Last Updated on May 5, 2015, by eNotes Editorial. Word Count: 522
The action plot of the story is quite simple. An explorer, Marcel Pretre, while on an excursion into equatorial Africa, comes across a tribe of extraordinarily small pygmies living in the forest. These pygmies tell him of an even smaller race of pygmies living deeper within the jungle. He travels...
(The entire section contains 522 words.)
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The action plot of the story is quite simple. An explorer, Marcel Pretre, while on an excursion into equatorial Africa, comes across a tribe of extraordinarily small pygmies living in the forest. These pygmies tell him of an even smaller race of pygmies living deeper within the jungle. He travels even deeper into the heart of the luxuriant tropical forest and there discovers the smallest race of pygmies in the world. Among these minute creatures, he discovers “the smallest of the smallest pygmies in the world,” a tiny woman no more than forty-five centimeters (twenty-six and one-half inches) tall. She is mature; indeed, she is conspicuously pregnant, and she is quite black. She does not attempt to speak, and the reader learns that the tribe, the Likoualas, has only a very limited language and that its members communicate primarily by gestures.
The explorer is awed by this unique creature, considering her the rarest and most extraordinary creature on the earth because of her diminutive size. He takes photographs of her, prepares a description, and sends the photograph and article on to a newspaper, which publishes the life-size photograph, together with the article, in its Sunday supplement.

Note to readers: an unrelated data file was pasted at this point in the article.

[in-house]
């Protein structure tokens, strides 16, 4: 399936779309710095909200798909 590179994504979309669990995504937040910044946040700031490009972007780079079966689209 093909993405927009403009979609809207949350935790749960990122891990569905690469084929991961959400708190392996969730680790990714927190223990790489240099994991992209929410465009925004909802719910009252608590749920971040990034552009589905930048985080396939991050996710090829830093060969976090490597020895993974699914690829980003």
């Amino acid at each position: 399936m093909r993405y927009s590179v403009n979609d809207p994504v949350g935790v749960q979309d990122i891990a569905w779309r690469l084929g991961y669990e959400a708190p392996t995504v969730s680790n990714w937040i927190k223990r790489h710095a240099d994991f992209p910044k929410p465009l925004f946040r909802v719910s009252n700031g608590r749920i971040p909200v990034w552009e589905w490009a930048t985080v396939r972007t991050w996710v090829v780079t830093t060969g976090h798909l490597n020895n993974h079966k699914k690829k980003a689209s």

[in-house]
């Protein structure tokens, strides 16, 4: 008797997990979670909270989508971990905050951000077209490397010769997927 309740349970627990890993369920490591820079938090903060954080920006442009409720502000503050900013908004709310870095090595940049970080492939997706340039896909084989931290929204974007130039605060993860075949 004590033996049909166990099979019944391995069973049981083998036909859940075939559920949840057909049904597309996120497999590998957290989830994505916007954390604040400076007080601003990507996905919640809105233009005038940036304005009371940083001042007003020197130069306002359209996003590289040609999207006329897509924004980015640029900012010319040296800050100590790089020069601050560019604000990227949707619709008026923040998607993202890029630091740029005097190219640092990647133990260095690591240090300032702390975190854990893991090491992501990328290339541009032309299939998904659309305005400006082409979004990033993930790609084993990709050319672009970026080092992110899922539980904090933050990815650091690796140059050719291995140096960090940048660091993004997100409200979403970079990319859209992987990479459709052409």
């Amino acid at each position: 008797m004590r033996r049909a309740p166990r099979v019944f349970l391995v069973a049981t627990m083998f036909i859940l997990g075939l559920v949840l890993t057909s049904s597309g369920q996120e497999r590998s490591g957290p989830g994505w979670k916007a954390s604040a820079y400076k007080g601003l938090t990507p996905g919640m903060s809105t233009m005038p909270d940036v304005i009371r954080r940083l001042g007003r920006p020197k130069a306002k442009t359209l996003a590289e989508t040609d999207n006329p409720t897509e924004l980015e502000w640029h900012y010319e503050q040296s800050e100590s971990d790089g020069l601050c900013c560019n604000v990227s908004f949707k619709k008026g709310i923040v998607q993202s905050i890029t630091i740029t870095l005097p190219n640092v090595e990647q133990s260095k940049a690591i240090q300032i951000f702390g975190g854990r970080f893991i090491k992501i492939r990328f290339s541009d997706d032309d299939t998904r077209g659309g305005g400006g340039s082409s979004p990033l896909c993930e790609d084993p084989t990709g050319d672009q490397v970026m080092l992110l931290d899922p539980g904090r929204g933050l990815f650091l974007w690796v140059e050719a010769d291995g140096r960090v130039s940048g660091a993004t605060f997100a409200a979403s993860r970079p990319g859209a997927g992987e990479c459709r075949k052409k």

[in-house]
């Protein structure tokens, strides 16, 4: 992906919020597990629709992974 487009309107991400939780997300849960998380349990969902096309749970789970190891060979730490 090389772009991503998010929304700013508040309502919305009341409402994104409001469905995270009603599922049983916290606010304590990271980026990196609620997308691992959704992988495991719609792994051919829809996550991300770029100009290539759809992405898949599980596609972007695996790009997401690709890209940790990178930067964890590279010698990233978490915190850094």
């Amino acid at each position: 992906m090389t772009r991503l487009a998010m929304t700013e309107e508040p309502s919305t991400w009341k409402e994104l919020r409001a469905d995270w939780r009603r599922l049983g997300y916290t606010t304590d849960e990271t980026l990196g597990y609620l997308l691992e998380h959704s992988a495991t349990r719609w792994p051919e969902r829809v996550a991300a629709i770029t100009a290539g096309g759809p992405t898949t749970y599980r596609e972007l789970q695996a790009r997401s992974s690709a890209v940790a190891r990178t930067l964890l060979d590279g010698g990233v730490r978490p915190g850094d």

As readers of the Sunday newspaper see the photograph, they react in different ways, and these reactions and the comments they make are explored in the story as the next part of the narrative. The scene then shifts back to the jungle, where the explorer and the tiny woman are regarding each other while he continues to gather data about her. He has named her Little Flower, and he gazes at her in wonder. Little Flower, herself, is feeling warm, safe, and happy, and within her arises spontaneously a feeling of love for the explorer. However, the author notes that she loves Marcel Pretre in the same appreciative, admiring manner that she loves his ring and his boots.
Little Flower smiles at Marcel, and he responds by returning her smile. However, he is not sure at all what she is smiling about or what response he is indicating with his own smile. Marcel’s awareness of Little Flower’s emotion, and some perception of his own feeling, increases. He becomes embarrassed by these feelings, and to reestablish his self-control he returns to taking notes very intently. This moment of awareness and self-discovery that Little Flower, the uncivilized, natural creature, has forced on him reveals his own inner depths and so frightens him that he rejects the revelation and returns to the mechanical routine of gathering data and taking notes about her. He rejects the emotions that Little Flower reveals and his own emotions as well, because he is unable to handle and respond to the spontaneous and unabashed natural emotions that his mannerly existence suppresses.
As a final note, rather like the “moral” at the end of a fable by Aesop, the scene shifts again to the metropolis, where an old woman reading about the tiny woman in the Sunday supplement responds with platitudes, commenting that “it just goes to show,” meaning that unlikely things are indeed possible. “God,” she adds, “knows what He’s about.”